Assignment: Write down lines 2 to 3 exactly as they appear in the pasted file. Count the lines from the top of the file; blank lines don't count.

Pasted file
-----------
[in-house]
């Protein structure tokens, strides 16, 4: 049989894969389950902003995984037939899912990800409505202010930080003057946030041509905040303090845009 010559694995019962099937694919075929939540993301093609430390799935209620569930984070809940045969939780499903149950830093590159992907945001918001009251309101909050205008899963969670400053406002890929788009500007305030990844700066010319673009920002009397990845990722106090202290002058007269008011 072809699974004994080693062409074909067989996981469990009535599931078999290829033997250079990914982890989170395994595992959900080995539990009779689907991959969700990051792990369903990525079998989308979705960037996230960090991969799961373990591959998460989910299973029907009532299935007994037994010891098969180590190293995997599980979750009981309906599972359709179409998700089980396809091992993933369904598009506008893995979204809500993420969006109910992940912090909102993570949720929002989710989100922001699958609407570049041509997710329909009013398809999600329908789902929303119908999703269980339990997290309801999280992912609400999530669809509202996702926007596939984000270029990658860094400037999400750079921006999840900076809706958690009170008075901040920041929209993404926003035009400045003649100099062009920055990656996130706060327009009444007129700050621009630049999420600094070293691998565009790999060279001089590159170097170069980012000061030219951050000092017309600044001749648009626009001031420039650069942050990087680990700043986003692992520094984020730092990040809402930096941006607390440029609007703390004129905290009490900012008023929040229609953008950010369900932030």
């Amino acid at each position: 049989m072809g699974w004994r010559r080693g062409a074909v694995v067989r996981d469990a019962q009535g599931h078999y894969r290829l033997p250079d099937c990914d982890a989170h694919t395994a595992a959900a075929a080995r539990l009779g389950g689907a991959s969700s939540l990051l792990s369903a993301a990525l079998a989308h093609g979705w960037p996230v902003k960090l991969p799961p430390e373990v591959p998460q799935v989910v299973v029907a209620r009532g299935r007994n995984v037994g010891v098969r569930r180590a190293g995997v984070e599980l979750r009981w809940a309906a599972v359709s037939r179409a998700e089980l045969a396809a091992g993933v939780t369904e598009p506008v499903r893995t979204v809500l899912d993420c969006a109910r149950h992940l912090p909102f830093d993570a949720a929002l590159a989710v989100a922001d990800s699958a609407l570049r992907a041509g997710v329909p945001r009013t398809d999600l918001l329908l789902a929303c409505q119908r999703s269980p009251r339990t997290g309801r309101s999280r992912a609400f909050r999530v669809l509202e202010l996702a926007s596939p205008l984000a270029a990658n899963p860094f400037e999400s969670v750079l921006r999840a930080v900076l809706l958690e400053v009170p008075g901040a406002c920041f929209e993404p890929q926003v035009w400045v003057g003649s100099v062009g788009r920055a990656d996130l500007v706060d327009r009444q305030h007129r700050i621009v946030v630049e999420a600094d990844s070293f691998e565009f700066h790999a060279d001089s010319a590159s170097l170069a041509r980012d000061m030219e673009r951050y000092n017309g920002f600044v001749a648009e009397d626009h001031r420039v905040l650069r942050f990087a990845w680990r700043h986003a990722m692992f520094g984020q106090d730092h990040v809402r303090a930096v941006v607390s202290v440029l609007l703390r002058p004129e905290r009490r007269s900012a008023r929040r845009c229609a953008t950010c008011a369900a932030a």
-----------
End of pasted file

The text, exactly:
């Protein structure tokens, strides 16, 4: 049989894969389950902003995984037939899912990800409505202010930080003057946030041509905040303090845009 010559694995019962099937694919075929939540993301093609430390799935209620569930984070809940045969939780499903149950830093590159992907945001918001009251309101909050205008899963969670400053406002890929788009500007305030990844700066010319673009920002009397990845990722106090202290002058007269008011 072809699974004994080693062409074909067989996981469990009535599931078999290829033997250079990914982890989170395994595992959900080995539990009779689907991959969700990051792990369903990525079998989308979705960037996230960090991969799961373990591959998460989910299973029907009532299935007994037994010891098969180590190293995997599980979750009981309906599972359709179409998700089980396809091992993933369904598009506008893995979204809500993420969006109910992940912090909102993570949720929002989710989100922001699958609407570049041509997710329909009013398809999600329908789902929303119908999703269980339990997290309801999280992912609400999530669809509202996702926007596939984000270029990658860094400037999400750079921006999840900076809706958690009170008075901040920041929209993404926003035009400045003649100099062009920055990656996130706060327009009444007129700050621009630049999420600094070293691998565009790999060279001089590159170097170069980012000061030219951050000092017309600044001749648009626009001031420039650069942050990087680990700043986003692992520094984020730092990040809402930096941006607390440029609007703390004129905290009490900012008023929040229609953008950010369900932030």
């Amino acid at each position: 049989m072809g699974w004994r010559r080693g062409a074909v694995v067989r996981d469990a019962q009535g599931h078999y894969r290829l033997p250079d099937c990914d982890a989170h694919t395994a595992a959900a075929a080995r539990l009779g389950g689907a991959s969700s939540l990051l792990s369903a993301a990525l079998a989308h093609g979705w960037p996230v902003k960090l991969p799961p430390e373990v591959p998460q799935v989910v299973v029907a209620r009532g299935r007994n995984v037994g010891v098969r569930r180590a190293g995997v984070e599980l979750r009981w809940a309906a599972v359709s037939r179409a998700e089980l045969a396809a091992g993933v939780t369904e598009p506008v499903r893995t979204v809500l899912d993420c969006a109910r149950h992940l912090p909102f830093d993570a949720a929002l590159a989710v989100a922001d990800s699958a609407l570049r992907a041509g997710v329909p945001r009013t398809d999600l918001l329908l789902a929303c409505q119908r999703s269980p009251r339990t997290g309801r309101s999280r992912a609400f909050r999530v669809l509202e202010l996702a926007s596939p205008l984000a270029a990658n899963p860094f400037e999400s969670v750079l921006r999840a930080v900076l809706l958690e400053v009170p008075g901040a406002c920041f929209e993404p890929q926003v035009w400045v003057g003649s100099v062009g788009r920055a990656d996130l500007v706060d327009r009444q305030h007129r700050i621009v946030v630049e999420a600094d990844s070293f691998e565009f700066h790999a060279d001089s010319a590159s170097l170069a041509r980012d000061m030219e673009r951050y000092n017309g920002f600044v001749a648009e009397d626009h001031r420039v905040l650069r942050f990087a990845w680990r700043h986003a990722m692992f520094g984020q106090d730092h990040v809402r303090a930096v941006v607390s202290v440029l609007l703390r002058p004129e905290r009490r007269s900012a008023r929040r845009c229609a953008t950010c008011a369900a932030a």